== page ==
What does it say?
Previously (Gen 14) Abram rescued Lot; this time two angels warn Lot to flee before judgment falls. The story graphically reveals the debauchery that provoked God’s wrath. Perhaps most telling is how difficult it is for Lot to leave this dark place. In the aftermath of judgment God remembers Abraham, continuing to deal with the consequences of sin in Sodom and Lot’s family.
After God’s initial commission to Abram (12:1-3), he jeopardized Sarah by his flight of fear to Egypt. Here (20), right before the promised son’s birth, another lapse of faith endangers his wife. The Philistine chieftain Abimelech takes Sarah into his harem before God intervenes, bringing healing through Abraham.
Sarah finally gives birth to Isaac (laughter)(21) after many years of waiting. No one has to wait for the consequences of past sin; however, Abraham expels Hagar and Ishmael from his household. Despite Sarah’s bitterness, God promises to bless Ishmael, too. Abimelech appeals to God’s blessing upon Abraham as basis for desiring a covenant relationship with him.
What does it mean?
Lot’s carnality, Abraham’s lapse of faith and the eventual birth of Isaac offer many practical and prophetic lessons. Do not, however, lose sight of the ongoing missional story.
The relationship between Abraham and the nations that began in 12:1-3 continues to be the thrust. God remembers Abraham and saves Lot from destruction. Despite his lapse of faith among the Philistines, Abraham prays and brings healing to them. God uses Abraham even in the conflict between Sarah and Hagar, promising to make Ishmael a great nation. The Philistines again see Abraham as key in their search for peace and blessing.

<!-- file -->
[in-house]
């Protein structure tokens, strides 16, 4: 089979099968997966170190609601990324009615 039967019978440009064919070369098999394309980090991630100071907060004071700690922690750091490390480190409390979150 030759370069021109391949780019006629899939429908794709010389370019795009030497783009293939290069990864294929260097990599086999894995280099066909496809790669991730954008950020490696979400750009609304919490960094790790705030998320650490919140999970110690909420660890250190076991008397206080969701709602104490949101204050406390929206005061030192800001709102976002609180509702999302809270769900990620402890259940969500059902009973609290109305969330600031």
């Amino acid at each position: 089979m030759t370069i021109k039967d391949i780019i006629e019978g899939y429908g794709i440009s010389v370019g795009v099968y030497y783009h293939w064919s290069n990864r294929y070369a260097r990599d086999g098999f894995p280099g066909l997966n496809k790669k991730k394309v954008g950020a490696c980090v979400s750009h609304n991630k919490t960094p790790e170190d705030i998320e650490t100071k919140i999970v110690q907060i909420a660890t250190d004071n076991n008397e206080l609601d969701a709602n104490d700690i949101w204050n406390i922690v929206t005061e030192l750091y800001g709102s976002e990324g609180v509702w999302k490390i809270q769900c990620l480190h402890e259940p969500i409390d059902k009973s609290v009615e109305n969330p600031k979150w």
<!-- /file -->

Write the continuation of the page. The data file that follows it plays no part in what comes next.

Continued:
A strong pattern is emerging. God uses Abraham among the nations not because he is flawless, but because God has a plan, and Abraham will be a part of it no matter what.
How will I respond?
How could God work through my imperfections to advance his kingdom among the nations? One of the most effective transcultural workers I’ve ever known discovered God’s plan for his life when his sister, in a lapse of faith, married a Muslim.
God planted Abraham among the nations as a witness of God’s majesty. God will lead certain, specially gifted individuals to make his truth known among other people in other cultures. No matter where we are, God has planted us all as ambassadors to bless the people that are our neighbors and co-workers. Will you take a step beyond your own ethnic background today to get to know someone better from another background?